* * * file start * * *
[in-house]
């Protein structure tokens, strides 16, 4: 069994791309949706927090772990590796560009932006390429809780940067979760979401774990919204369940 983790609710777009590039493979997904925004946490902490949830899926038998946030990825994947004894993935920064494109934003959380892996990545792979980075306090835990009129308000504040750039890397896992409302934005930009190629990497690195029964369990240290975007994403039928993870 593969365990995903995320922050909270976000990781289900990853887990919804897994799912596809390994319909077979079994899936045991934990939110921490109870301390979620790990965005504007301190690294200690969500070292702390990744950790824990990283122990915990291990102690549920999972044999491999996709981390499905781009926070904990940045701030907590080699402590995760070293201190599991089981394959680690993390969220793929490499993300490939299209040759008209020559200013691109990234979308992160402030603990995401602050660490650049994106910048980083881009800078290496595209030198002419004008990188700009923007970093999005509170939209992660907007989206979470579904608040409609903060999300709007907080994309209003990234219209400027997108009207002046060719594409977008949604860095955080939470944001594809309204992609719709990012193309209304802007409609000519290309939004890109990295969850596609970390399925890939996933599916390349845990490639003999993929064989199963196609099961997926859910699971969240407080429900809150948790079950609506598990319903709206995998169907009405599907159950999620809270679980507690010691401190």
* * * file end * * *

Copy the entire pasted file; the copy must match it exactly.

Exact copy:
[in-house]
């Protein structure tokens, strides 16, 4: 069994791309949706927090772990590796560009932006390429809780940067979760979401774990919204369940 983790609710777009590039493979997904925004946490902490949830899926038998946030990825994947004894993935920064494109934003959380892996990545792979980075306090835990009129308000504040750039890397896992409302934005930009190629990497690195029964369990240290975007994403039928993870 593969365990995903995320922050909270976000990781289900990853887990919804897994799912596809390994319909077979079994899936045991934990939110921490109870301390979620790990965005504007301190690294200690969500070292702390990744950790824990990283122990915990291990102690549920999972044999491999996709981390499905781009926070904990940045701030907590080699402590995760070293201190599991089981394959680690993390969220793929490499993300490939299209040759008209020559200013691109990234979308992160402030603990995401602050660490650049994106910048980083881009800078290496595209030198002419004008990188700009923007970093999005509170939209992660907007989206979470579904608040409609903060999300709007907080994309209003990234219209400027997108009207002046060719594409977008949604860095955080939470944001594809309204992609719709990012193309209304802007409609000519290309939004890109990295969850596609970390399925890939996933599916390349845990490639003999993929064989199963196609099961997926859910699971969240407080429900809150948790079950609506598990319903709206995998169907009405599907159950999620809270679980507690010691401190």